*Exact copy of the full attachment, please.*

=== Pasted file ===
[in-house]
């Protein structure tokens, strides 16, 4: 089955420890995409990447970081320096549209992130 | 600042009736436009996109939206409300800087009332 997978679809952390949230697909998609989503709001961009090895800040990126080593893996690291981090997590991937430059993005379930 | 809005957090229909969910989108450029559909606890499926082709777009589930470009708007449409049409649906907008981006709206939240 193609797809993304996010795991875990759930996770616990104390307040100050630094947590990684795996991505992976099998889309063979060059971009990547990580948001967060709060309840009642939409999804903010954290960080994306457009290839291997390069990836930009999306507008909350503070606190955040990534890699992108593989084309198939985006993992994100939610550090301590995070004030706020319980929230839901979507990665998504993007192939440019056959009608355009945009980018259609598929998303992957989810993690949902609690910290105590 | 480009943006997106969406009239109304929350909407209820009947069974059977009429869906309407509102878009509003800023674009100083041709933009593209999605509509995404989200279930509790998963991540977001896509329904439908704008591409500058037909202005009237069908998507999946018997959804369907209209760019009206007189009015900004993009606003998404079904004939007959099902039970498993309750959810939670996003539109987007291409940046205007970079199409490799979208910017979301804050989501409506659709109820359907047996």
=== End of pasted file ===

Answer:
[in-house]
């Protein structure tokens, strides 16, 4: 089955420890995409990447970081320096549209992130 | 600042009736436009996109939206409300800087009332 997978679809952390949230697909998609989503709001961009090895800040990126080593893996690291981090997590991937430059993005379930 | 809005957090229909969910989108450029559909606890499926082709777009589930470009708007449409049409649906907008981006709206939240 193609797809993304996010795991875990759930996770616990104390307040100050630094947590990684795996991505992976099998889309063979060059971009990547990580948001967060709060309840009642939409999804903010954290960080994306457009290839291997390069990836930009999306507008909350503070606190955040990534890699992108593989084309198939985006993992994100939610550090301590995070004030706020319980929230839901979507990665998504993007192939440019056959009608355009945009980018259609598929998303992957989810993690949902609690910290105590 | 480009943006997106969406009239109304929350909407209820009947069974059977009429869906309407509102878009509003800023674009100083041709933009593209999605509509995404989200279930509790998963991540977001896509329904439908704008591409500058037909202005009237069908998507999946018997959804369907209209760019009206007189009015900004993009606003998404079904004939007959099902039970498993309750959810939670996003539109987007291409940046205007970079199409490799979208910017979301804050989501409506659709109820359907047996």